Agriculture in the Soviet Union

Agriculture in the Soviet Union was mostly collectivized, with some limited cultivation of private plots. It is often viewed as one of the more inefficient sectors of the economy of the Soviet Union. A number of food taxes (prodrazverstka, prodnalog, and others) were introduced in the early Soviet period despite the Decree on Land that immediately followed the October Revolution. The forced collectivization and class war against (vaguely defined) "kulaks" under Stalinism greatly disrupted farm output in the 1920s and 1930s, contributing to the Soviet famine of 1932–33 (most especially the holodomor in Ukraine). A system of state and collective farms, known as sovkhozes and kolkhozes, respectively, placed the rural population in a system intended to be unprecedentedly productive and fair but which turned out to be chronically inefficient and lacking in fairness. Under the administrations of Nikita Khrushchev, Leonid Brezhnev, and Mikhail Gorbachev, many reforms (such as Khrushchev's Virgin Lands Campaign) were enacted as attempts to defray the inefficiencies of the Stalinist agricultural system. However, Marxist–Leninist ideology did not allow for any substantial amount of market mechanism to coexist alongside central planning, so the private plot fraction of Soviet agriculture, which was its most productive, remained confined to a limited role. Throughout its later decades the Soviet Union never stopped using substantial portions of the precious metals mined each year in Siberia to pay for grain imports, which has been taken by various authors as an economic indicator showing that the country's agriculture was never as successful as it ought to have been. The real numbers, however, were treated as state secrets at the time, so accurate analysis of the sector's performance was limited outside the USSR and nearly impossible to assemble within its borders. However, Soviet citizens as consumers were familiar with the fact that foods, especially meats, were often noticeably scarce, to the point that not lack of money so much as lack of things to buy with it was the limiting factor in their standard of living.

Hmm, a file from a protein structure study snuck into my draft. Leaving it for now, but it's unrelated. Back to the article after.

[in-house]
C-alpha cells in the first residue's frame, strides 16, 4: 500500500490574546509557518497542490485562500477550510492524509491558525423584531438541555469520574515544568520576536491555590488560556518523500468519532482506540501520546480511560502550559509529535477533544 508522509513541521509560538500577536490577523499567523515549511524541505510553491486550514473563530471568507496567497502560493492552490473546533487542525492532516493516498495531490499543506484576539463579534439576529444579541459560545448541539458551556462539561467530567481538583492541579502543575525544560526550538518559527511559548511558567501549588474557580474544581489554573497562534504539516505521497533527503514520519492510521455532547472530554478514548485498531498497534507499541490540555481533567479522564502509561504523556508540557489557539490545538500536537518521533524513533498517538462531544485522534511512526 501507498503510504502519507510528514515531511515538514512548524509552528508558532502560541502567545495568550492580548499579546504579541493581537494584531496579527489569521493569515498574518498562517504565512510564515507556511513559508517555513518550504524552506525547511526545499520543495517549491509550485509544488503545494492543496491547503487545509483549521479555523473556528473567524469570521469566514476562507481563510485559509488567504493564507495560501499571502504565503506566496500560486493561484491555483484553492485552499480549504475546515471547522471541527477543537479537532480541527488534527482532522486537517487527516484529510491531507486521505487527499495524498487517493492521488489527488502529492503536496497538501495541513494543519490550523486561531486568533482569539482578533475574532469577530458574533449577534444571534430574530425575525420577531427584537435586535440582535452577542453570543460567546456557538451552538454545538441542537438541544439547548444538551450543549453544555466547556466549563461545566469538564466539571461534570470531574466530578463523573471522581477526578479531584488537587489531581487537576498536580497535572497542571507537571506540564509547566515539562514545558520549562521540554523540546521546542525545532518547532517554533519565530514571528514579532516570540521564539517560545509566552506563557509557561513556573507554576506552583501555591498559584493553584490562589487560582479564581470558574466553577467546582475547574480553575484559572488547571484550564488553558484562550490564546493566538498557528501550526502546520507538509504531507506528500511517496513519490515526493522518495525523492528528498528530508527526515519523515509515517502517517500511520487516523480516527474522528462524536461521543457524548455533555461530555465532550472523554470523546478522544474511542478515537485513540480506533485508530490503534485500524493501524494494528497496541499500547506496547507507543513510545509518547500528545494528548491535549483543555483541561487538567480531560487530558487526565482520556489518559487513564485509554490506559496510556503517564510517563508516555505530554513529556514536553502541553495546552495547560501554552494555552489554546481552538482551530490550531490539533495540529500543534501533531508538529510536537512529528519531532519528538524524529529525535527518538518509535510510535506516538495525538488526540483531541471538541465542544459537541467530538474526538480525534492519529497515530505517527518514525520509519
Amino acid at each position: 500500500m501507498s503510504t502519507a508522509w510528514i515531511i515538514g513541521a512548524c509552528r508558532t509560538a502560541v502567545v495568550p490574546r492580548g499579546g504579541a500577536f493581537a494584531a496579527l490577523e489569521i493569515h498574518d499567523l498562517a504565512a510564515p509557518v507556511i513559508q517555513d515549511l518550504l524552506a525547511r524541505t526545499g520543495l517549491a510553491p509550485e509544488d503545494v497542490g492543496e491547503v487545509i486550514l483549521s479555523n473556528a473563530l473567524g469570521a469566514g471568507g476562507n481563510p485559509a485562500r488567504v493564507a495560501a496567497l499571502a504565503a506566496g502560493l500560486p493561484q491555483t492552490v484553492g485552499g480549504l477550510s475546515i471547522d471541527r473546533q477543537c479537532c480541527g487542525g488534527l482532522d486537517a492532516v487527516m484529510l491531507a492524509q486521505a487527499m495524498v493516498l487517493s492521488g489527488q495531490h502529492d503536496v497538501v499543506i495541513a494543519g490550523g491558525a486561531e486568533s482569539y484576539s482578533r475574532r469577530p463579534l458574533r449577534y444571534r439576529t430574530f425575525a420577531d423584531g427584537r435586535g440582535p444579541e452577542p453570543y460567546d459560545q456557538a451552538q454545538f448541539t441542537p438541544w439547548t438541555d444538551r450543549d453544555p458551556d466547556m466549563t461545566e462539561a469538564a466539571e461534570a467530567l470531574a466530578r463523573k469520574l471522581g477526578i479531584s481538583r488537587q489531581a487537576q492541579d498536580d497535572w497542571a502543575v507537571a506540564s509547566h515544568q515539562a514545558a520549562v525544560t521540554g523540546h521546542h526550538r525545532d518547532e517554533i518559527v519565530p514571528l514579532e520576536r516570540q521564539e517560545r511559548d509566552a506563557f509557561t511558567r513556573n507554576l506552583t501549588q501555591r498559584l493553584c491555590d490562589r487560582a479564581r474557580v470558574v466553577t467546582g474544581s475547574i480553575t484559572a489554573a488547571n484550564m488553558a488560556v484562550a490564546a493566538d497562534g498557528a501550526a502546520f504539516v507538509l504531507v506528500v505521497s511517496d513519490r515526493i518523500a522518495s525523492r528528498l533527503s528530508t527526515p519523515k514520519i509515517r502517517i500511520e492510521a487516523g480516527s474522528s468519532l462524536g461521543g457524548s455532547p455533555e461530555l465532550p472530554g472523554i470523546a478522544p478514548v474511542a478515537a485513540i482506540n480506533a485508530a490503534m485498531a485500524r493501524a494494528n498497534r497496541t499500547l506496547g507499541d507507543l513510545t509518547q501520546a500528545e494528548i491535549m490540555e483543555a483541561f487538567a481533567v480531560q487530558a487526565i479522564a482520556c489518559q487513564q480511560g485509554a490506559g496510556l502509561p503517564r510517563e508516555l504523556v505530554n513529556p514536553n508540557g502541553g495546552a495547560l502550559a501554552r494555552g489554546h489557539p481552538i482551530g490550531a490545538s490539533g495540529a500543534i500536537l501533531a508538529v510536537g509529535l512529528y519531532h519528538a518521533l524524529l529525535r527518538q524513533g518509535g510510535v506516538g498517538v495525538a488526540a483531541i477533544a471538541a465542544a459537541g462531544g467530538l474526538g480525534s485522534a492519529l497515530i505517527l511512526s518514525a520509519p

Despite immense land resources, extensive farm machinery and agrochemical industries, and a large rural workforce, Soviet agriculture was relatively unproductive. Output was hampered in many areas by the climate and poor worker productivity. However, Soviet farm performance was not uniformly bad. Organized on a large scale and relatively highly mechanized, its state and collective agriculture made the Soviet Union one of the world's leading producers of cereals, although bad harvests (as in 1972 and 1975) necessitated imports and slowed the economy. The 1976–1980 five-year plan shifted resources to agriculture, and 1978 saw a record harvest. Conditions were best in the temperate chernozem (black earth) belt stretching from Ukraine through southern Russia into the east, spanning the extreme southern portions of Siberia. In addition to cereals, cotton, sugar beets, potatoes, and flax were also major crops. Such performance showed that underlying potential was not lacking, which was not surprising as the agriculture in the Russian Empire was traditionally amongst the highest producing in the world, although rural social conditions since the October Revolution were hardly improved. Grains were mostly produced by the sovkhozes and kolkhozes, but vegetables and herbs often came from private plots.